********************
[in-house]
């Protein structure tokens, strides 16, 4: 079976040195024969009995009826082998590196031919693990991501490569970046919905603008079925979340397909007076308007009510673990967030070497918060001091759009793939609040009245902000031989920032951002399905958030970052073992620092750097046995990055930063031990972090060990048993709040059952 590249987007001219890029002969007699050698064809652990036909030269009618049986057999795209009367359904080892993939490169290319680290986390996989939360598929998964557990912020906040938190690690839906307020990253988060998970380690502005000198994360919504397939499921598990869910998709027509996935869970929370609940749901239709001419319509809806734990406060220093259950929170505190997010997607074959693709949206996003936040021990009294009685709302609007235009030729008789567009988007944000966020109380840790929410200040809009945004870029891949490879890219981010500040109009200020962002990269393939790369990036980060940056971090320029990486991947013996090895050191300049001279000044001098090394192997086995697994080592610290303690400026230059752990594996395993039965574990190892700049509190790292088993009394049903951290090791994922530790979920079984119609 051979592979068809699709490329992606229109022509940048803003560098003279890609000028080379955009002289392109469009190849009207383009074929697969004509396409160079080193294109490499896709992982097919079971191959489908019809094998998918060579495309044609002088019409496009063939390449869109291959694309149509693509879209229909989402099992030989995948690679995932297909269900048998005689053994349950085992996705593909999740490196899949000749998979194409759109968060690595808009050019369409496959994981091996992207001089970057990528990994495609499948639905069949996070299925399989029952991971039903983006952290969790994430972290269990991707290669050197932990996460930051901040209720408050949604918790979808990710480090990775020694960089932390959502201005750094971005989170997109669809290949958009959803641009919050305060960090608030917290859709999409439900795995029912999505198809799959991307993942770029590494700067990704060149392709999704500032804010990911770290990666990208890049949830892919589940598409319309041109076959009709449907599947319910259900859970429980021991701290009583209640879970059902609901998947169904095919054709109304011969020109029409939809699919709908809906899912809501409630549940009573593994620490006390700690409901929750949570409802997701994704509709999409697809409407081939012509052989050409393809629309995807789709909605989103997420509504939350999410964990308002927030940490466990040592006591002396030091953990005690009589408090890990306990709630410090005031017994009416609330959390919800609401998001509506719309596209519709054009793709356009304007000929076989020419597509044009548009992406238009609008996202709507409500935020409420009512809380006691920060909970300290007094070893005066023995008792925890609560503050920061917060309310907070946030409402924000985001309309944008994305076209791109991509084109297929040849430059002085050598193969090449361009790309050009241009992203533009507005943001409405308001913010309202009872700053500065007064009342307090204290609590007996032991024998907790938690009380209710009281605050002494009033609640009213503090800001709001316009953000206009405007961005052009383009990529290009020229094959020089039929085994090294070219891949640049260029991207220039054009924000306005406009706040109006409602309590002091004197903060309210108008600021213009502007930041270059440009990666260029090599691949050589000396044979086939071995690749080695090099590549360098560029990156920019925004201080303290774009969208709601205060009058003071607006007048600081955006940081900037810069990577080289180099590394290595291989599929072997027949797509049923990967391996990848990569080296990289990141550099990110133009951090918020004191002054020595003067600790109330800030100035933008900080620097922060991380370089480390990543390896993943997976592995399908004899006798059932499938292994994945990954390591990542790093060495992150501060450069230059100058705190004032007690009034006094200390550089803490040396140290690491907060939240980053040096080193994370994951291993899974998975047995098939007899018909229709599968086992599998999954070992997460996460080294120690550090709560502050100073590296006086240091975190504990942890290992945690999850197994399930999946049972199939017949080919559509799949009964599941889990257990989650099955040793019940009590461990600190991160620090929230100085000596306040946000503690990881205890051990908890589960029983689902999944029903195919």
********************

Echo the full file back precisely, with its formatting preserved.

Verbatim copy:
[in-house]
């Protein structure tokens, strides 16, 4: 079976040195024969009995009826082998590196031919693990991501490569970046919905603008079925979340397909007076308007009510673990967030070497918060001091759009793939609040009245902000031989920032951002399905958030970052073992620092750097046995990055930063031990972090060990048993709040059952 590249987007001219890029002969007699050698064809652990036909030269009618049986057999795209009367359904080892993939490169290319680290986390996989939360598929998964557990912020906040938190690690839906307020990253988060998970380690502005000198994360919504397939499921598990869910998709027509996935869970929370609940749901239709001419319509809806734990406060220093259950929170505190997010997607074959693709949206996003936040021990009294009685709302609007235009030729008789567009988007944000966020109380840790929410200040809009945004870029891949490879890219981010500040109009200020962002990269393939790369990036980060940056971090320029990486991947013996090895050191300049001279000044001098090394192997086995697994080592610290303690400026230059752990594996395993039965574990190892700049509190790292088993009394049903951290090791994922530790979920079984119609 051979592979068809699709490329992606229109022509940048803003560098003279890609000028080379955009002289392109469009190849009207383009074929697969004509396409160079080193294109490499896709992982097919079971191959489908019809094998998918060579495309044609002088019409496009063939390449869109291959694309149509693509879209229909989402099992030989995948690679995932297909269900048998005689053994349950085992996705593909999740490196899949000749998979194409759109968060690595808009050019369409496959994981091996992207001089970057990528990994495609499948639905069949996070299925399989029952991971039903983006952290969790994430972290269990991707290669050197932990996460930051901040209720408050949604918790979808990710480090990775020694960089932390959502201005750094971005989170997109669809290949958009959803641009919050305060960090608030917290859709999409439900795995029912999505198809799959991307993942770029590494700067990704060149392709999704500032804010990911770290990666990208890049949830892919589940598409319309041109076959009709449907599947319910259900859970429980021991701290009583209640879970059902609901998947169904095919054709109304011969020109029409939809699919709908809906899912809501409630549940009573593994620490006390700690409901929750949570409802997701994704509709999409697809409407081939012509052989050409393809629309995807789709909605989103997420509504939350999410964990308002927030940490466990040592006591002396030091953990005690009589408090890990306990709630410090005031017994009416609330959390919800609401998001509506719309596209519709054009793709356009304007000929076989020419597509044009548009992406238009609008996202709507409500935020409420009512809380006691920060909970300290007094070893005066023995008792925890609560503050920061917060309310907070946030409402924000985001309309944008994305076209791109991509084109297929040849430059002085050598193969090449361009790309050009241009992203533009507005943001409405308001913010309202009872700053500065007064009342307090204290609590007996032991024998907790938690009380209710009281605050002494009033609640009213503090800001709001316009953000206009405007961005052009383009990529290009020229094959020089039929085994090294070219891949640049260029991207220039054009924000306005406009706040109006409602309590002091004197903060309210108008600021213009502007930041270059440009990666260029090599691949050589000396044979086939071995690749080695090099590549360098560029990156920019925004201080303290774009969208709601205060009058003071607006007048600081955006940081900037810069990577080289180099590394290595291989599929072997027949797509049923990967391996990848990569080296990289990141550099990110133009951090918020004191002054020595003067600790109330800030100035933008900080620097922060991380370089480390990543390896993943997976592995399908004899006798059932499938292994994945990954390591990542790093060495992150501060450069230059100058705190004032007690009034006094200390550089803490040396140290690491907060939240980053040096080193994370994951291993899974998975047995098939007899018909229709599968086992599998999954070992997460996460080294120690550090709560502050100073590296006086240091975190504990942890290992945690999850197994399930999946049972199939017949080919559509799949009964599941889990257990989650099955040793019940009590461990600190991160620090929230100085000596306040946000503690990881205890051990908890589960029983689902999944029903195919």